On equal right to employment, she said there was a firm commitment on behalf of the Government to change the existing labour laws. That was not a task under the purview of her department directly, but of the State Secretaries for Labour, Justice and the Interior. However, her Ministry intended to present proposals in that regard. Amendments to the social security law were also being considered. Last November, Andorra had signed the European Social Charter, which had important implications for the situation in her country. Regarding the wages differential,
the Government was studying the situation, and a “think-tank” was working on the proposals to increase and diversify the economic activity in the country.
On the status of women at home, she said they benefited from State funding, if their spouses had social security. Abortion was banned, and the penal code provided for sentences of up to two and a half years for the mother, and up to
six years for the practitioners. The text she had presented to the Committee contained graphs on the consumption of alcohol and tobacco in the country. Information had also been provided regarding women suffering from depression.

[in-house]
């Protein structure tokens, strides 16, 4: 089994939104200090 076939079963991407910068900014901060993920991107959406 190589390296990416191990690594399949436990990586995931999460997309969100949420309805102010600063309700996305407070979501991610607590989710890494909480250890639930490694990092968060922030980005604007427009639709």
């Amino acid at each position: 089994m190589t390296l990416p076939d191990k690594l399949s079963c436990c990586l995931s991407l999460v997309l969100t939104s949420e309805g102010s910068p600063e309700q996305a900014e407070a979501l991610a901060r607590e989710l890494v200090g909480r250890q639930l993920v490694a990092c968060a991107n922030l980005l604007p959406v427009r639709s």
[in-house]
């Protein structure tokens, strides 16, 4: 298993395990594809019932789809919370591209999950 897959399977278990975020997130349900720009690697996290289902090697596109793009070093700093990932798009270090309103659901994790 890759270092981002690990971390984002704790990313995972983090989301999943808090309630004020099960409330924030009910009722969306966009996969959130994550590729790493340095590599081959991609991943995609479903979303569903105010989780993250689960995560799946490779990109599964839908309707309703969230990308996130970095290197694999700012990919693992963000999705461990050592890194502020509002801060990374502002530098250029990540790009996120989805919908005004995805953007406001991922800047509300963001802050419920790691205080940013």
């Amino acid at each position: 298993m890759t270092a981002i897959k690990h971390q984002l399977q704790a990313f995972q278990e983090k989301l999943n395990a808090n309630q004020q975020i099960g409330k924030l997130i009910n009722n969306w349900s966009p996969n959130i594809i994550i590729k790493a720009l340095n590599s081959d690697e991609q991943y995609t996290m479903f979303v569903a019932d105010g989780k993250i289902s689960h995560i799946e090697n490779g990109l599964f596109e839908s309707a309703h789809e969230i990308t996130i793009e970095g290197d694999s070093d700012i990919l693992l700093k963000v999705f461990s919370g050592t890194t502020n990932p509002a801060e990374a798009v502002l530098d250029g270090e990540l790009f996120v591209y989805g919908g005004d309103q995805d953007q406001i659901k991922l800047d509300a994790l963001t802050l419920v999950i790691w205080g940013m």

Experts expressed their appreciation for the responses and congratulated the delegation from Andorra for preparing its first international document and first oral presentation to the Committee, through which the Government’s political will had been demonstrated.
The Committee Chairperson, Charlotte Abaka (Ghana), speaking on behalf of the Committee, reiterated her thanks for the country’s response and noted the promise to supply the Committee with additional information once its members had returned home.
Indeed, the new Ministry for Family Affairs of Andorra had just put many programmes and policies in place, so it was difficult to evaluate how those would impact on the lives of women in the country. Hopefully, the Committee would hear of positive impact at future sessions. Clearly, statistics, disaggregated by sex, were needed for next time.